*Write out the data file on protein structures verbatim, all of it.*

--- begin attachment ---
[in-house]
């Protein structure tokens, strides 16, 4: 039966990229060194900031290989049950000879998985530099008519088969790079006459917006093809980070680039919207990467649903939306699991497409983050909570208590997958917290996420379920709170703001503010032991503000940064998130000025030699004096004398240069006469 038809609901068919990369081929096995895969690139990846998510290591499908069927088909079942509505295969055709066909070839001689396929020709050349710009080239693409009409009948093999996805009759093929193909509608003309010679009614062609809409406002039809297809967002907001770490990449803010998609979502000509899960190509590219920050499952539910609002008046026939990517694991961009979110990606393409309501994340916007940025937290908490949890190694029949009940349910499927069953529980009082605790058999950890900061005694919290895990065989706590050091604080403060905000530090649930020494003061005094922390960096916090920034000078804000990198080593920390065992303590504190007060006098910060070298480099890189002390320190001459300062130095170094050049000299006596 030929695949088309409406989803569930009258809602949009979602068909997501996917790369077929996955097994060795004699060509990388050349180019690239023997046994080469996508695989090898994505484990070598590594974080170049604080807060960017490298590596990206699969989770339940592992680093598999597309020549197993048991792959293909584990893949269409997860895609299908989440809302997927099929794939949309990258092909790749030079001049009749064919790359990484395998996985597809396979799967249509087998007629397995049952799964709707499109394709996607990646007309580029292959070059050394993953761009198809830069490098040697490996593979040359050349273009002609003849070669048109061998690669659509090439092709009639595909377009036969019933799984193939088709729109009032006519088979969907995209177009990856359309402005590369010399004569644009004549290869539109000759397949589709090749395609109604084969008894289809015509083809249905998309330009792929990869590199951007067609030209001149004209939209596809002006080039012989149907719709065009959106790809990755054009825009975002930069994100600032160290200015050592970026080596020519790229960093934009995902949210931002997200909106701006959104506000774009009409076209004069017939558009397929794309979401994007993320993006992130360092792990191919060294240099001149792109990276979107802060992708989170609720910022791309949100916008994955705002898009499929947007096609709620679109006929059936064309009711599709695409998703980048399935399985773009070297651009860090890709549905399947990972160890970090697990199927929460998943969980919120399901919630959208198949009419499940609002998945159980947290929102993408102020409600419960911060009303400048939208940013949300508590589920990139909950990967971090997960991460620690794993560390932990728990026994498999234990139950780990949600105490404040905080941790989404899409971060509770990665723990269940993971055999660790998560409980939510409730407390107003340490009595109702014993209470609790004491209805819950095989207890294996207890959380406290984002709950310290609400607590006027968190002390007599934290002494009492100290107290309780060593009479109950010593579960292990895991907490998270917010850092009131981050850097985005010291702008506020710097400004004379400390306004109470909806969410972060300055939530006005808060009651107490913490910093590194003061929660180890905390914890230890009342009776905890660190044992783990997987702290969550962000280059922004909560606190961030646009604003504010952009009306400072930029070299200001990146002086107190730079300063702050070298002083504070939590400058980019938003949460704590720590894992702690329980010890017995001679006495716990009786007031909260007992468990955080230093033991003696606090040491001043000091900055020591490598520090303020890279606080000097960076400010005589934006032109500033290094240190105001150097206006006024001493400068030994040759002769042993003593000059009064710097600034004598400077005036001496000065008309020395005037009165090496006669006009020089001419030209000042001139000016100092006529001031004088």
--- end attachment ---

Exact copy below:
[in-house]
């Protein structure tokens, strides 16, 4: 039966990229060194900031290989049950000879998985530099008519088969790079006459917006093809980070680039919207990467649903939306699991497409983050909570208590997958917290996420379920709170703001503010032991503000940064998130000025030699004096004398240069006469 038809609901068919990369081929096995895969690139990846998510290591499908069927088909079942509505295969055709066909070839001689396929020709050349710009080239693409009409009948093999996805009759093929193909509608003309010679009614062609809409406002039809297809967002907001770490990449803010998609979502000509899960190509590219920050499952539910609002008046026939990517694991961009979110990606393409309501994340916007940025937290908490949890190694029949009940349910499927069953529980009082605790058999950890900061005694919290895990065989706590050091604080403060905000530090649930020494003061005094922390960096916090920034000078804000990198080593920390065992303590504190007060006098910060070298480099890189002390320190001459300062130095170094050049000299006596 030929695949088309409406989803569930009258809602949009979602068909997501996917790369077929996955097994060795004699060509990388050349180019690239023997046994080469996508695989090898994505484990070598590594974080170049604080807060960017490298590596990206699969989770339940592992680093598999597309020549197993048991792959293909584990893949269409997860895609299908989440809302997927099929794939949309990258092909790749030079001049009749064919790359990484395998996985597809396979799967249509087998007629397995049952799964709707499109394709996607990646007309580029292959070059050394993953761009198809830069490098040697490996593979040359050349273009002609003849070669048109061998690669659509090439092709009639595909377009036969019933799984193939088709729109009032006519088979969907995209177009990856359309402005590369010399004569644009004549290869539109000759397949589709090749395609109604084969008894289809015509083809249905998309330009792929990869590199951007067609030209001149004209939209596809002006080039012989149907719709065009959106790809990755054009825009975002930069994100600032160290200015050592970026080596020519790229960093934009995902949210931002997200909106701006959104506000774009009409076209004069017939558009397929794309979401994007993320993006992130360092792990191919060294240099001149792109990276979107802060992708989170609720910022791309949100916008994955705002898009499929947007096609709620679109006929059936064309009711599709695409998703980048399935399985773009070297651009860090890709549905399947990972160890970090697990199927929460998943969980919120399901919630959208198949009419499940609002998945159980947290929102993408102020409600419960911060009303400048939208940013949300508590589920990139909950990967971090997960991460620690794993560390932990728990026994498999234990139950780990949600105490404040905080941790989404899409971060509770990665723990269940993971055999660790998560409980939510409730407390107003340490009595109702014993209470609790004491209805819950095989207890294996207890959380406290984002709950310290609400607590006027968190002390007599934290002494009492100290107290309780060593009479109950010593579960292990895991907490998270917010850092009131981050850097985005010291702008506020710097400004004379400390306004109470909806969410972060300055939530006005808060009651107490913490910093590194003061929660180890905390914890230890009342009776905890660190044992783990997987702290969550962000280059922004909560606190961030646009604003504010952009009306400072930029070299200001990146002086107190730079300063702050070298002083504070939590400058980019938003949460704590720590894992702690329980010890017995001679006495716990009786007031909260007992468990955080230093033991003696606090040491001043000091900055020591490598520090303020890279606080000097960076400010005589934006032109500033290094240190105001150097206006006024001493400068030994040759002769042993003593000059009064710097600034004598400077005036001496000065008309020395005037009165090496006669006009020089001419030209000042001139000016100092006529001031004088």